The satirist Peter Cook had a famous skit in which he played a second world war RAF officer sending a pilot on a suicide mission to Germany.
“I want you to lay down your life, Perkins,” Cook’s character says. “We need a futile gesture at this stage. It will raise the whole tone of the war. Get up in a crate, Perkins, pop over to Bremen, take a shufti, don’t come back.”
There are some among Mark Carney’s critics who think the actions taken by the Bank of England last week fall into the “futile gesture” category. They dispute the governor’s assertion that the package of stimulus measures agreed by the monetary policy committee was “timely, coherent and comprehensive”. On the contrary, they have argued that the Bank is being over-hasty and is over-confident in its ability to make a difference to the economy as it adjusts after the Brexit referendum.
Most of this criticism is unfair. As Carney made clear last week, there are limits to what the Bank can do with the tools at its disposal. It can cut the cost of borrowing marginally, take steps to keep credit flowing from the commercial banks to households and businesses, and it can drive down the level of the pound. But it can’t cut VAT or exploit ultra-low interest rates to invest in long-term public spending projects. These are matters for the Treasury. Nor can the Bank solve the deep structural problems that have held back the economy for decades: an over-reliance on the property market as a source of growth; an undersized productive sector that results in a chronic trade deficit; a lack of skills and investment that manifests itself in a poor productivity record.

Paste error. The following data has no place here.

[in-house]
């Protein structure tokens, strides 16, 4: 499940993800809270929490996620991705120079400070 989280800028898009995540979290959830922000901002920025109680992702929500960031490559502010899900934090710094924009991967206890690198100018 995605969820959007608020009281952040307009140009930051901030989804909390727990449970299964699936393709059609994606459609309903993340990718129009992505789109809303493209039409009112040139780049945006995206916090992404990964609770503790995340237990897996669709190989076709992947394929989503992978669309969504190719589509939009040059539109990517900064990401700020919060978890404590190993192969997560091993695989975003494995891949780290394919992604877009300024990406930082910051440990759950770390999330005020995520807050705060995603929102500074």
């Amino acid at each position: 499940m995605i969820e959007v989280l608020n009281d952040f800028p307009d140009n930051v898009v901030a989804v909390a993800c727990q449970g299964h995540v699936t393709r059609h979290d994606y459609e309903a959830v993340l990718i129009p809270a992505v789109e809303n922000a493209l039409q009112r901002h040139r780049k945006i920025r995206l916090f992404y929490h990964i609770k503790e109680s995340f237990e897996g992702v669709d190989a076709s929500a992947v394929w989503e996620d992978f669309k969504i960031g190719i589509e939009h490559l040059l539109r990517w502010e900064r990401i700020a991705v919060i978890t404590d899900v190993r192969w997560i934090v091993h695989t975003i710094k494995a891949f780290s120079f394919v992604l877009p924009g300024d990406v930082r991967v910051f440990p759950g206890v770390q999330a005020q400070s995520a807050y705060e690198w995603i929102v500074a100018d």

The truth is that monetary policy – which is what the Bank does – has been overburdened ever since the financial crisis erupted nigh on a decade ago. It was then assumed by finance ministers that they could leave most of the heavy lifting to central banks. The first line of defence would be cuts in interest rates. The second line of defence would be quantitative easing: measures that would pump money into the economy and drive down long-term interest rates. The third line of defence would be incentives to persuade the banks to lend money. As a result of all this, growth would pick up to its old pre-crisis levels; tax receipts would come rolling in and governments could set about reducing the big budget deficits that had been amassed during the crisis.
There have been times when this approach has worked well. In the aftermath of Britain’s departure from the exchange rate mechanism in 1992, monetary policy was loosened aggressively and rapidly. Official interest rates came down from 10% to 6% in a matter of months, and the pound fell by 15%, boosting exports.
At the same time, the then Conservative government led by John Major, introduced a couple of tough tax-raising budgets that sucked demand out of the economy. The result was a strong and balanced recovery in which consumer spending was held in check by the tax increases but where investment and exports were stimulated by lower interest rates and the weaker pound.